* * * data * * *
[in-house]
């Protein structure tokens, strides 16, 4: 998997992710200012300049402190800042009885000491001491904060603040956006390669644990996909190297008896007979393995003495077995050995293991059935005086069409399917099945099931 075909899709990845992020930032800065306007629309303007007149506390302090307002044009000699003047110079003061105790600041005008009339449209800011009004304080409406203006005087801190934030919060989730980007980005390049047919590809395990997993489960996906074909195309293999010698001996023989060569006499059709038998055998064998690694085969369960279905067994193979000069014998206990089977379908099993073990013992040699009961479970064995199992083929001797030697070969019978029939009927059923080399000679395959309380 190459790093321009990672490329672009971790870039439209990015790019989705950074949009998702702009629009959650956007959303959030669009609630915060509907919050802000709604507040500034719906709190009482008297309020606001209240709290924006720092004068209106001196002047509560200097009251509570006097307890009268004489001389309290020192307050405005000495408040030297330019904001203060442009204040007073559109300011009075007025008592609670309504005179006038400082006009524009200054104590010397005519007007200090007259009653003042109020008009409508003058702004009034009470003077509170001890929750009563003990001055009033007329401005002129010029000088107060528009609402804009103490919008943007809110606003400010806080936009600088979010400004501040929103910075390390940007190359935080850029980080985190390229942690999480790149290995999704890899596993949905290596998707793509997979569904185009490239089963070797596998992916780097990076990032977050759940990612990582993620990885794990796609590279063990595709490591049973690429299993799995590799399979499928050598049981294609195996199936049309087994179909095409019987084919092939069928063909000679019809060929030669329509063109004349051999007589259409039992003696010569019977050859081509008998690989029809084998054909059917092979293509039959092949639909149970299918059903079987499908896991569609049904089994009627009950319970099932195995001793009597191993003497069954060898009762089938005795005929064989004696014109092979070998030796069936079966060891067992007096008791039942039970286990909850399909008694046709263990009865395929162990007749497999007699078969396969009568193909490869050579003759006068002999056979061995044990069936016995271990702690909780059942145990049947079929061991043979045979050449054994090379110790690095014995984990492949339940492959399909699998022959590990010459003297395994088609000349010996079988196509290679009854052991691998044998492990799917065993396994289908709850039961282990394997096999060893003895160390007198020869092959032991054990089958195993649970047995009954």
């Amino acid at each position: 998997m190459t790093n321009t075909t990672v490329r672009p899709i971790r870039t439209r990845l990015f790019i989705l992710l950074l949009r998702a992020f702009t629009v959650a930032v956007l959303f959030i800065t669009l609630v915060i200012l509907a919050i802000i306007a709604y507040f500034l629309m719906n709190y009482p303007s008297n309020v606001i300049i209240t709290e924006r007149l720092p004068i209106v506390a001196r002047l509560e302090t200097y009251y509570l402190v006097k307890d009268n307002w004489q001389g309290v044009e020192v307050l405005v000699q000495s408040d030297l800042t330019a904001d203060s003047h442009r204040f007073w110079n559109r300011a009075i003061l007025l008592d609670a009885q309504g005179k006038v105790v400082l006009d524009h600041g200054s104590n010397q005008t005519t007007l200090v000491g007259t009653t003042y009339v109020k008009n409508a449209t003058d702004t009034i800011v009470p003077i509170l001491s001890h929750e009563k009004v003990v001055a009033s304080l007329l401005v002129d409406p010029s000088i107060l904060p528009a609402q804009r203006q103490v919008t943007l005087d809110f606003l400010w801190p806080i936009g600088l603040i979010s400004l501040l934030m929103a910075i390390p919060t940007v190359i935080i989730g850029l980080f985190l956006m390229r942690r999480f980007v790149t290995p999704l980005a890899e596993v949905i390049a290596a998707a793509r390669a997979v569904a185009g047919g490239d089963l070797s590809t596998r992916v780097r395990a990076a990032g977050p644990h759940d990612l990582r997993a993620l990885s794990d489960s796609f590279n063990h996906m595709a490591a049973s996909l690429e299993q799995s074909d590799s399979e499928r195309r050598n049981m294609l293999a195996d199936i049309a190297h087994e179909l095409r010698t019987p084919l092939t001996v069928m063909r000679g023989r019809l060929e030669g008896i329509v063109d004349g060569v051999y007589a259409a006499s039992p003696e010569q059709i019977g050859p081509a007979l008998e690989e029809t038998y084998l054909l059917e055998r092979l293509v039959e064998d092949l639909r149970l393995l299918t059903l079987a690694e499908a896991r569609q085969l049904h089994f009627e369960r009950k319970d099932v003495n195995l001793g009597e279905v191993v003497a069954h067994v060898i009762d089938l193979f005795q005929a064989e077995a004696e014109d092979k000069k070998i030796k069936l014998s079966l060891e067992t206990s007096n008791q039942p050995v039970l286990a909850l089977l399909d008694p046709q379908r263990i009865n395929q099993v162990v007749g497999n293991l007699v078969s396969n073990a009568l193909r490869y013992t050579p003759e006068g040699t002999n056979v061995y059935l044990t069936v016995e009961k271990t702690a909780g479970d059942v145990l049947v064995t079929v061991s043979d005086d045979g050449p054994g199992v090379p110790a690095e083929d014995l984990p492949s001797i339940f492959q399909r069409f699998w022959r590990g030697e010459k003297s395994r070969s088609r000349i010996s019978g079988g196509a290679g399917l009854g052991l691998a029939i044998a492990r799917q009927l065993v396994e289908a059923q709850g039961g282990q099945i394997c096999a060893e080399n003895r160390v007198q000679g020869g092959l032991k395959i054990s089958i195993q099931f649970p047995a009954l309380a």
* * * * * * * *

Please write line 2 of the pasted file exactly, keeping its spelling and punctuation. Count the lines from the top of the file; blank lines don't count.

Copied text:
């Protein structure tokens, strides 16, 4: 998997992710200012300049402190800042009885000491001491904060603040956006390669644990996909190297008896007979393995003495077995050995293991059935005086069409399917099945099931 075909899709990845992020930032800065306007629309303007007149506390302090307002044009000699003047110079003061105790600041005008009339449209800011009004304080409406203006005087801190934030919060989730980007980005390049047919590809395990997993489960996906074909195309293999010698001996023989060569006499059709038998055998064998690694085969369960279905067994193979000069014998206990089977379908099993073990013992040699009961479970064995199992083929001797030697070969019978029939009927059923080399000679395959309380 190459790093321009990672490329672009971790870039439209990015790019989705950074949009998702702009629009959650956007959303959030669009609630915060509907919050802000709604507040500034719906709190009482008297309020606001209240709290924006720092004068209106001196002047509560200097009251509570006097307890009268004489001389309290020192307050405005000495408040030297330019904001203060442009204040007073559109300011009075007025008592609670309504005179006038400082006009524009200054104590010397005519007007200090007259009653003042109020008009409508003058702004009034009470003077509170001890929750009563003990001055009033007329401005002129010029000088107060528009609402804009103490919008943007809110606003400010806080936009600088979010400004501040929103910075390390940007190359935080850029980080985190390229942690999480790149290995999704890899596993949905290596998707793509997979569904185009490239089963070797596998992916780097990076990032977050759940990612990582993620990885794990796609590279063990595709490591049973690429299993799995590799399979499928050598049981294609195996199936049309087994179909095409019987084919092939069928063909000679019809060929030669329509063109004349051999007589259409039992003696010569019977050859081509008998690989029809084998054909059917092979293509039959092949639909149970299918059903079987499908896991569609049904089994009627009950319970099932195995001793009597191993003497069954060898009762089938005795005929064989004696014109092979070998030796069936079966060891067992007096008791039942039970286990909850399909008694046709263990009865395929162990007749497999007699078969396969009568193909490869050579003759006068002999056979061995044990069936016995271990702690909780059942145990049947079929061991043979045979050449054994090379110790690095014995984990492949339940492959399909699998022959590990010459003297395994088609000349010996079988196509290679009854052991691998044998492990799917065993396994289908709850039961282990394997096999060893003895160390007198020869092959032991054990089958195993649970047995009954």